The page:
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US-Japan leaders discuss trade, China, and North Korea

President Obama met with Japanese Prime Minister Shinzo Abe Friday. Major topics included Japan's joining a regional trade pact, North Korea's recent nuclear test, and a Japan-China territorial dispute.

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The TPP “is intended to be a comprehensive, ambitious, high-standard, 21st-century trade agreement,” says White House deputy national security adviser for international economic affairs Mike Froman. “Anybody who joins TPP would be expected to sign on to that goal.”

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But Abe has said that a pre-requisite to cut tariffs would be a TPP deal breaker for Japan. Currently 4 percent of the automobiles sold in Japan are imports, for example, while Japan’s powerful rice farmers reject opening up to more imports.

A diplomatic flap between Japan and China over words attributed to Abe in an interview before leaving Japan for the US served as a backdrop to the Obama-Abe discussion of the rising territorial disputes in the region.

Abe was quoted in the Washington Post Thursday as having said in a Tokyo interview with the US newspaper that the Chinese government has a “deeply ingrained need” to spar with Japan and other Asian neighbors as a way to kindle nationalist sentiments at home and to keep the public’s support.

China quickly blasted the comment and demanded an explanation, calling it “rare that a country’s leader brazenly distorts facts, attacks its neighbor and instigates antagonism between regional countries.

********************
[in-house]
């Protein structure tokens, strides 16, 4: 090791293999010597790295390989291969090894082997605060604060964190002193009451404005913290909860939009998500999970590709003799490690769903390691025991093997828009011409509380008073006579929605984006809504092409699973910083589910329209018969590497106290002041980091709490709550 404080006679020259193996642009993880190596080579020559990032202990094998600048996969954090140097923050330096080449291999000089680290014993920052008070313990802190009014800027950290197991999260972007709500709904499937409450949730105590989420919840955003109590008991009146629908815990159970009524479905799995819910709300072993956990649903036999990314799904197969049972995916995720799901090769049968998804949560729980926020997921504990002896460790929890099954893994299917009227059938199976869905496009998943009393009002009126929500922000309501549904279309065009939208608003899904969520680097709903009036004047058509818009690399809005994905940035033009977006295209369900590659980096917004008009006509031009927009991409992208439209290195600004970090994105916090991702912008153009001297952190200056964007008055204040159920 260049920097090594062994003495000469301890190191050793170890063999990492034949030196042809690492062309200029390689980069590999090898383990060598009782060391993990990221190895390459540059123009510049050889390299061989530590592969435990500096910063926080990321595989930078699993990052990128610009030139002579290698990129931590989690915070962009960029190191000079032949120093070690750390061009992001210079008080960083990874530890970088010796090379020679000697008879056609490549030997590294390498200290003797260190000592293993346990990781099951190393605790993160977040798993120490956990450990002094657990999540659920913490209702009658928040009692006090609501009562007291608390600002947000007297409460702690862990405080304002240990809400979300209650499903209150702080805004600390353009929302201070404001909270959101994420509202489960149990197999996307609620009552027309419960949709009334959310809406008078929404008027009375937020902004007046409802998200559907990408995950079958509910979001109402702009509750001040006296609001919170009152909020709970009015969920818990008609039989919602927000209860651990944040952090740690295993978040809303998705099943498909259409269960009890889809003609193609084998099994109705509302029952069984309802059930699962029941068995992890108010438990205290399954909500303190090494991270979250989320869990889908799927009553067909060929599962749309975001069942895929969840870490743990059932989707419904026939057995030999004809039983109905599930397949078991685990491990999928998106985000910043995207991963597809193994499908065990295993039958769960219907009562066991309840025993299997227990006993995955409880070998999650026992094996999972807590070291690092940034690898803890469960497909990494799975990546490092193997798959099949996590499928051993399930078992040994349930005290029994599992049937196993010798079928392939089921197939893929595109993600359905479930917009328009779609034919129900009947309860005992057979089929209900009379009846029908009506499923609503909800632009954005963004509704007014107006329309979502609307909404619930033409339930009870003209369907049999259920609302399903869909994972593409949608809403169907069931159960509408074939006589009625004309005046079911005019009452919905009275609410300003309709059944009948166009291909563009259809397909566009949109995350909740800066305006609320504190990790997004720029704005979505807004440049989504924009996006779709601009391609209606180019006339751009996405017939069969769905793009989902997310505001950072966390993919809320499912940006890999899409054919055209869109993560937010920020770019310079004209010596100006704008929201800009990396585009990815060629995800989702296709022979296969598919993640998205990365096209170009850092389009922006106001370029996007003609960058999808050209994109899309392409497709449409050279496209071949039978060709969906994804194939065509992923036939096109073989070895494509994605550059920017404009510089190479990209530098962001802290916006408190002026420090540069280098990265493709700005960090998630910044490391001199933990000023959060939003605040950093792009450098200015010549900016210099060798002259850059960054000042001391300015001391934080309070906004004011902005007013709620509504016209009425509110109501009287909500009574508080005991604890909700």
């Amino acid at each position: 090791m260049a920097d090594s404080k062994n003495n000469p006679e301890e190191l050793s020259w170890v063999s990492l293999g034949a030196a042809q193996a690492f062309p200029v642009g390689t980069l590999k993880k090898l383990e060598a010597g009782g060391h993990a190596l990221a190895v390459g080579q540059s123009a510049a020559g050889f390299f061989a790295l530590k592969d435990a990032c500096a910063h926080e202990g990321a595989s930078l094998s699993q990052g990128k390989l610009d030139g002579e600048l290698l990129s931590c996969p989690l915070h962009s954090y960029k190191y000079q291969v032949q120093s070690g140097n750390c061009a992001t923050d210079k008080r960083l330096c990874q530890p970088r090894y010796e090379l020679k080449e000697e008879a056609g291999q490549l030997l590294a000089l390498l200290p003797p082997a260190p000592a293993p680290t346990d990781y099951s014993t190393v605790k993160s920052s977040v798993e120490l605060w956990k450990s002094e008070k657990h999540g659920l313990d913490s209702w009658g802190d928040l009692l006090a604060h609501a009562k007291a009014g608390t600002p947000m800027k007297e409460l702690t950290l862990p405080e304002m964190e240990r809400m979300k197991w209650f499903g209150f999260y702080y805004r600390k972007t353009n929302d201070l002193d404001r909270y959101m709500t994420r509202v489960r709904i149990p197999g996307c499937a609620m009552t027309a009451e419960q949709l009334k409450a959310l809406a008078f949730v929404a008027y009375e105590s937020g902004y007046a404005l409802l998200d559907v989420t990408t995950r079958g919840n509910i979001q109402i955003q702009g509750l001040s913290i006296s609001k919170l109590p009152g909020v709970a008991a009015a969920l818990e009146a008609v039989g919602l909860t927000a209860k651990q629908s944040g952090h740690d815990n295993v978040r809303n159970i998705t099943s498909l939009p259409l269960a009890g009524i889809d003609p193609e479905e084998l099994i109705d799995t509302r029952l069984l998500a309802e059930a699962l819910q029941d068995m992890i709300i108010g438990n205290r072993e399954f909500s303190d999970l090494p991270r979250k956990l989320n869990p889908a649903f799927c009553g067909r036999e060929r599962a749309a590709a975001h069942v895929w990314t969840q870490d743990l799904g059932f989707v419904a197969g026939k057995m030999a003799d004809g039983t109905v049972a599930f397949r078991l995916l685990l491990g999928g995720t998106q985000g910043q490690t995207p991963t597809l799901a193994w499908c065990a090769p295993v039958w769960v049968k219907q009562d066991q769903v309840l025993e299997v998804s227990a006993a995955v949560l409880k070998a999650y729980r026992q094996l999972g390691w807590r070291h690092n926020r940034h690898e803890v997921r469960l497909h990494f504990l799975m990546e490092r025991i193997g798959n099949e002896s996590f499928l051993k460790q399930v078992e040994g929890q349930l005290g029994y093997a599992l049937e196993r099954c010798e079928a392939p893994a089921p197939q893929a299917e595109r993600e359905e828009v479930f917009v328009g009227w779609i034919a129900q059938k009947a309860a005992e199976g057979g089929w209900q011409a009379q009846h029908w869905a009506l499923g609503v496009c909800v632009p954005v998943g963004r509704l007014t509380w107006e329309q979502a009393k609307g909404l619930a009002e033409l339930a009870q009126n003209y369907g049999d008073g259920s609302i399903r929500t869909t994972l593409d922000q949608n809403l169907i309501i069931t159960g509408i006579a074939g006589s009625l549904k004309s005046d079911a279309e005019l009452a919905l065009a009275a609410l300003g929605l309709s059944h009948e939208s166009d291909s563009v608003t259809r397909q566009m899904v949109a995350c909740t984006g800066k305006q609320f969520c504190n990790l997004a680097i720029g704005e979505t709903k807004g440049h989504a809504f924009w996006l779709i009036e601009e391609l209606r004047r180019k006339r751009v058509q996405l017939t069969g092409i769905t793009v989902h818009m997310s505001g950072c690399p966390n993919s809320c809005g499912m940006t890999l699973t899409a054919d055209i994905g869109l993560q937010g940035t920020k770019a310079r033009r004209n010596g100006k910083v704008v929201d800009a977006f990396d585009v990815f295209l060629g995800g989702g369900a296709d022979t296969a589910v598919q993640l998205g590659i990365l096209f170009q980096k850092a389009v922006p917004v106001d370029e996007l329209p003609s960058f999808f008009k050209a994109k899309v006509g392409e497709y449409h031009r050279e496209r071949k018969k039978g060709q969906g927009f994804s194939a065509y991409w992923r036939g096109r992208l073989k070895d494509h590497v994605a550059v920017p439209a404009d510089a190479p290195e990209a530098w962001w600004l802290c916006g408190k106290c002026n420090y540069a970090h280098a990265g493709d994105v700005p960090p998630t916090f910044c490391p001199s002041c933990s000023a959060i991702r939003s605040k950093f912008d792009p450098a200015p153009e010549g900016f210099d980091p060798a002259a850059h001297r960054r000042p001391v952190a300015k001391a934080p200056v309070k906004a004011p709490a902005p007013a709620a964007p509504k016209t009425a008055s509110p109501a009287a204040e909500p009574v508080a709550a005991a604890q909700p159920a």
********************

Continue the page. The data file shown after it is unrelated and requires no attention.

With Abe in Washington, Japanese officials in Tokyo sought to clarify the remarks, with Chief Cabinet Secretary Yoshihide Suga stating, “There is no comment made by the prime minister as saying that China wants to clash…with other countries.” Instead, Mr. Suga said that Abe had made the point that Japan values “mutually beneficial relations with China based on strategic interests.” 

In the interview (a transcript of which the newspaper has on its website) Abe says China acts “by coercion or intimidation” towards Japan and other neighbors on the territorial issues, and then answers another question on the “maritime issue” with, “What is important, first of all, is that their leaders as well as business leaders recognize how deeply engrained this issue is.”

The US, which has a bilateral defense treaty with Japan, has said the treaty does apply in the case of the Senkaku islets in the East China Sea, uninhabited outcroppings that Japan administers but which China claims and calls the Diaoyu. But the US also considers the dispute a bilateral sovereignty issue that the two countries should work out peacefully and diplomatically.

Some US-Japan analysts in Washington say the US stance is not strong enough in the face of an increasingly assertive China, and are looking for Obama to use Abe’s visit as an opportunity to bolster support for America’s partners in the region facing an aggressive regional giant.

“Washington’s message should be more pointed at countering Beijing’s actions,” says Bruce Klingner, a senior research fellow for Northeast Asia at the Heritage Foundation in Washington.

Abe, who only took office in December, was quick to reverse a 12-year trend and increase Japan’s defense spending, Mr. Klingner notes, and is moving to weaken restrictions on collective defense measures inscribed in Japan’s postwar constitution. Obama should acknowledge what is a positive move in the eyes of the US by expressing strong public support for the US-Japan security alliance, a move he says would resonate across the vast region Obama wants to make America’s 21st century priority.  

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